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Time To Tax WGBH Educational Foundation, Inc.?

Once upon a time you could enter the first floor of Boston’s Copley Square public library and escape having to listen to the self-promotional chatter of corporate-sponsored or underwritten radio show hosts and their Establishment or celebrity guests, while you read a book or sat in front of your laptop. Yet nowadays, the two former longtime WTKK-FM commercial radio talk show hosts that the WGBH Educational foundation hired in 2013 to co-host its “Boston Public Radio” daily morning show, Margery Eagan and Jim Braude, are also broadcasting their 11:00 a.m. to 2:00 p.m. show, every Tuesday, Wednesday and Friday, from a WGBH studio on the BPL central library’s first floor; and for 9 hours a week, the loud sound of their show’s chatter blares throughout the public library’s first floor.

Braude, a 69-year-old former Cambridge City Council elected official who is also a former longtime news show host at the Comcast/NBC Universal corporate media conglomerate’s New England Cable Network [NECN], was paid a total annual compensation of $406,287 between July 1, 2016 and June 30, 2017 by WGBH, for hosting and producing both its “Boston Public Radio “daily weekday morning show and its “Greater Boston” daily weekday evening television show, according to the WGBH Educational Foundation‘s Form 990 financial filing for 2016.

One reason the “non-profit” WGBH Educational Foundation might be able to afford to pay one of its “Boston Public Radio” show hosts a lot more annually than many of the 1,779 single homeless adults who sleep in Boston’s homeless shelters each night (and who also might hang out in the Copley Square library by day) will ever see in their lifetimes, is because WGBH does not pay its fair share of local taxes. In 2017, for example, WGBH only had to pay $138,807 to the City of Boston—nearly three times less than what it paid Braude, individually, in 2017—as a “payment in lieu of taxes [PILOT].” Yet if WGBH was not undemocratically granted tax-exemption privileges, it would have been required to pay the City of Boston a local tax of $1,548,974 in 2017.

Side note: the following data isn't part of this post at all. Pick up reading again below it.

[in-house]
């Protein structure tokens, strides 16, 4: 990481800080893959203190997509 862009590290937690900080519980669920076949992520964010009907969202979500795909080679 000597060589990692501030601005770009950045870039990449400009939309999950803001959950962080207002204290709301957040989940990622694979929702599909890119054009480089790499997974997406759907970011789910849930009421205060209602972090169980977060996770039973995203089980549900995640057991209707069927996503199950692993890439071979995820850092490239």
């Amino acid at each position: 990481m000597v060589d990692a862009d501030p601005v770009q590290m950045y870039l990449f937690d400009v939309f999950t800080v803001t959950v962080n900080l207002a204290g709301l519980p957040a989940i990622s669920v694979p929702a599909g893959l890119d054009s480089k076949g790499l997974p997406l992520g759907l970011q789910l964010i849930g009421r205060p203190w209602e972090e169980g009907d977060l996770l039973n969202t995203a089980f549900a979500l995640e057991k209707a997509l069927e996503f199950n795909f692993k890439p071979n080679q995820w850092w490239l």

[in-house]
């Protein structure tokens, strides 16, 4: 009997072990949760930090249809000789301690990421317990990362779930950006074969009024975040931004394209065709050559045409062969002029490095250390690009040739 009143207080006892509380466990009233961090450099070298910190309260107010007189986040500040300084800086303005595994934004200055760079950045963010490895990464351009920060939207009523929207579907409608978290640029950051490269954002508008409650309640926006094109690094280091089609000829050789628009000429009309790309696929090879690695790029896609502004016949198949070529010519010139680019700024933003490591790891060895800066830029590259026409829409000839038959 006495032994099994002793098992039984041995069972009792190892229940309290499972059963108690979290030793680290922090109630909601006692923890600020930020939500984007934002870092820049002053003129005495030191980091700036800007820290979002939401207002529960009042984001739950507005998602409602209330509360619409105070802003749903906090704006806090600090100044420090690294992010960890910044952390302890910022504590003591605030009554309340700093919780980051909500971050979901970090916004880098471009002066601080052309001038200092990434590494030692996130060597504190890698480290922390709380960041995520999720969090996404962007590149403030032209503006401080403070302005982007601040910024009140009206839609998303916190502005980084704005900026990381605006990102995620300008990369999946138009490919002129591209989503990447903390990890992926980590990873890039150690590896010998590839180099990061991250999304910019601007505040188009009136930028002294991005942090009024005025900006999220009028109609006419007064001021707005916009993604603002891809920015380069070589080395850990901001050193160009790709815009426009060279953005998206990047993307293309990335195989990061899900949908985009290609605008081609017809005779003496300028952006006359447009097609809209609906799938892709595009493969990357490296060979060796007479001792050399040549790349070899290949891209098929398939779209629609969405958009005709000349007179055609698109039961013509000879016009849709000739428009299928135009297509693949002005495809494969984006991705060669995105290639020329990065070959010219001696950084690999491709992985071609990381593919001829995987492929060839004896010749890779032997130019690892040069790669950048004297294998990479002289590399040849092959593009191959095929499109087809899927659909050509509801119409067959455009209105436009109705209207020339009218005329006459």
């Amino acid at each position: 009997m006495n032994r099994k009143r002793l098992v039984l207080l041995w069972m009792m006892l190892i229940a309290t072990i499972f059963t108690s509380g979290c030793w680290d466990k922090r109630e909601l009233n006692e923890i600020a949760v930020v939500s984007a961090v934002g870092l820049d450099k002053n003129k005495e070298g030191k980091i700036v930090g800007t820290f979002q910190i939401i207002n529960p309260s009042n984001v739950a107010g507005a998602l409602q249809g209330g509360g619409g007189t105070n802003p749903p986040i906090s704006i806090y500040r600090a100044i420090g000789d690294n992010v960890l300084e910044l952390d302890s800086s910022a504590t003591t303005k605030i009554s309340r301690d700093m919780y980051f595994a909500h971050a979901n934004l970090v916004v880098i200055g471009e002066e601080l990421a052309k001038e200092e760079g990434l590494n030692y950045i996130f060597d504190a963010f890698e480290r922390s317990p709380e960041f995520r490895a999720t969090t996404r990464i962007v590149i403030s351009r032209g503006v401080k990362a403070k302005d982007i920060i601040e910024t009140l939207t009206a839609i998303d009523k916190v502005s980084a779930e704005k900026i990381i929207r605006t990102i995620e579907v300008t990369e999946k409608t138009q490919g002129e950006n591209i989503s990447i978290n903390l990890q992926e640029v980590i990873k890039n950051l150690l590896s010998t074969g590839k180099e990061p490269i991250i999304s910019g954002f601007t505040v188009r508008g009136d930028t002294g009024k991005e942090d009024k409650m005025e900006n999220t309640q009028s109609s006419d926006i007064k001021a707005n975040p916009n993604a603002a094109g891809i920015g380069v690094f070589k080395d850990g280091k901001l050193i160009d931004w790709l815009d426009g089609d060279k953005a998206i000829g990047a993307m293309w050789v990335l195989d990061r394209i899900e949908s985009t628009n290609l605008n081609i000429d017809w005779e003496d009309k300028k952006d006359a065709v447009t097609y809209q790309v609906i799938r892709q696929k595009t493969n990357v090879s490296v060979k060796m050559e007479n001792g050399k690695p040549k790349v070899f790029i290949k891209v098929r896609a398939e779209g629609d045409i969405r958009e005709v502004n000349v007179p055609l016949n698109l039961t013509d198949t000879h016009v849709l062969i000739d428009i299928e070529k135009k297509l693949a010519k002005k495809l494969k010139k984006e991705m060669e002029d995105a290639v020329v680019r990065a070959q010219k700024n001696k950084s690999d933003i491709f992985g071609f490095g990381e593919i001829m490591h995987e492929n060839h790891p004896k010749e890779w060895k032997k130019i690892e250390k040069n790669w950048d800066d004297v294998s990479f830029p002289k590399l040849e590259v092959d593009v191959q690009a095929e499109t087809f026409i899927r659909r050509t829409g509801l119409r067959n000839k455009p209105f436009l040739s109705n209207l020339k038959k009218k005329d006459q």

On page 32 of its Form 990 financial filing for 2016, the “non-profit” WGBH Educational Foundation also notes that “the foundation is exempt from federal income taxes under Section 501 ©(3) of the United States Internal Revenue Code.” Yet between July 1, 2016 and June 30, 2017, WGBH’s total revenues of over $415 million exceeded its total expenses of only under $199 million by over $217 million; and the value of WGBH’s total net assets increased from over $337 million to over $573 million during the same period. In addition, on June 30, 2017 WGBH had investments of over $35 million in hedge funds, investments of over $20 million in Central America and investments of over $30 million in publicly traded corporate stock.

In addition to receiving program underwriting money from corporate sponsors, the WGBH “public” broadcasting media firm also has pocketed a lot of money, historically from multi-billion dollar U.S. power elite foundations. Between 2001 and 2015, the Chicago-based MacArthur Foundation, for example, gave over $13 million in “charitable grants” to WGBH; and in 2017 the Mellon Foundation gave a $1 million grant to WGBH. Between 2009 and 2013, the Park Foundation also gave five “charitable grants,” totaling over $1.9 million to WGBH.

Given how much money WGBH earns annually from its tax-exempt public broadcasting hustle/operation, it’s not surprising that its “Boston Public Radio” and “Greater Boston” host-executive producer is not the only WGBH executive who is being paid a lot more annually than the average Greater Boston area worker or the typical BP Library worker at the Copley Square public library. Of the over $86 million that WGBH spent on “salaries’ between July 1, 2016 and June 30, 2017, the following other WGBH executives were also paid total annual compensations by tax-exempt WGBH exceeding $300,000 in 2017, according to WGBH’s 2016 Form 990 financial filing:

1. Jonathan C. Abbott, WGBH President and CEO: $634,074;

2. Benjamin Godley, WGBH COO and Press Bas. Sv.: $480,202;

3. Irvin A. Alexander III, WGBH CFO and Treasurer: $309,549;

4. John Bredar, WGBH VP National Programming: $412,238;

5. Raney Aronson, WGBH Exec. Producer: $361,406;

6. Winifred Lenihan, WGBH VP Development: $329,666
7. David Faning, WGBH Sr. Advisor/Producer: $36,613;

8. Paula Apsel, WGBH Sr. Exec. And Producer: $333,897;

9. Kathy Meek, WGBH Dri. Nat’l Sponsorship: $350,169; and

10. Terry Fitzpatrick, WGBH VP Children’s Media: $336,340.

To help fund things like more housing for low-income Boston residents, WGBH Inc. should be taxed like any other mass media corporation of Boston’s White Corporate Power Structure.


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